Both are wildly popular with consumers in Phoenix and beyond. Both offer pleasant yet formulaic dining experiences, sprung from templates designed to be replicated across various regions and cities. And both are known for strictly curated, stylish dining rooms, with menus designed to appeal to as many consumers as possible.
Neither group, though, is recognized for producing restaurants with the kind of attributes that tend to receive national acclaim — things like creative risk, local flavor, or independent vision. Neither feel innately local, either, and few argue that they give Phoenix much in the way of bragging rights.
For independent restaurants, meanwhile, there’s the central question of culinary creativity — the thing that keeps menus across the city from looking like rough facsimiles of one another.
If you study menus across Phoenix, for instance, how many offer something like a Brussels sprouts small plate, usually paired with bacon?
Knowlton says he’s had a hard time spotting a certain level of creativity on Phoenix-area menus.
“I’m not saying everything has to be weird and foamy,” he says. “I just see a lot of foods that I’ve already had around the country, and it seems like Phoenix would do itself some good as to kind of run with what it’s good at, and develop its own thing.”
Finally, it’s hard to dismiss the prestige that national acclaim and recognition bring to a city. Winning a Beard Award is not easy — critics of the prize contend that the foundation’s voting process is colored by politics and regional bias. But winning one, at the very least, would represent a significant groundswell of national support and recognition for work being done at the local level.
Historically, the food genres and dining formats that have found popularity in metro Phoenix are not the kind that win national accolades.
Many of the oldest and most beloved restaurants around town are steakhouses. Stockyards Restaurant, open since 1947, a byproduct of the old Tovrea Land and Cattle Company operation, is possibly the oldest steakhouse still operating in the Valley. And there is, of course, Durant’s, which opened in 1950, its midcentury mystique well preserved to this day.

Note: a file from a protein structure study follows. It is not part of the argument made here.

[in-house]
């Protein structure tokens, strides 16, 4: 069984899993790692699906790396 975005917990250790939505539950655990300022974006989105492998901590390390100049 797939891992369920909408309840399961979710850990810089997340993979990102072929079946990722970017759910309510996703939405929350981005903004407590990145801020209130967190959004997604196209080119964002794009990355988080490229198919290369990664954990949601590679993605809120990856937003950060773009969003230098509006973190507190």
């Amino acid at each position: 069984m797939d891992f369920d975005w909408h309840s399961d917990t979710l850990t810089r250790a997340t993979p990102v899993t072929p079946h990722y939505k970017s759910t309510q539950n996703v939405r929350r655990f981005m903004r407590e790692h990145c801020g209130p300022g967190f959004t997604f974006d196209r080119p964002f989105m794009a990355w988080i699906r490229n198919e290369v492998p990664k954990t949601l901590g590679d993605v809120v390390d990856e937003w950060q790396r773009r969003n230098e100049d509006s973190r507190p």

The region’s upscale resorts — a major part of Phoenix life, culture, and commerce since the early 20th century — have also played a role in shaping the character of Phoenix dining. One of the Valley’s oldest restaurants is El Chorro Lodge in Paradise Valley, which opened in 1937. It’s not a resort restaurant, but its Southwestern design, upscale fare, social-club airs, and views of Camelback Mountain encapsulate the sort of high-end, tourist-friendly experience that is still a major force in local dining. That restaurant, though, has never been on the receiving end of much critical acclaim, and is probably best known for its sticky buns. And today, many proper resort restaurants have come to be understood as repositories of high-end but safe cooking.
Mexican food, of course, particularly the northern Mexican cooking traditions of Sonora, Sinaloa, and Chihuahua, has given Phoenix much of its culinary character, and helped spawn classic Phoenix-area restaurants like Carolina’s, Macayo’s, and Filiberto’s, not to mention countless modern renditions of carne asada.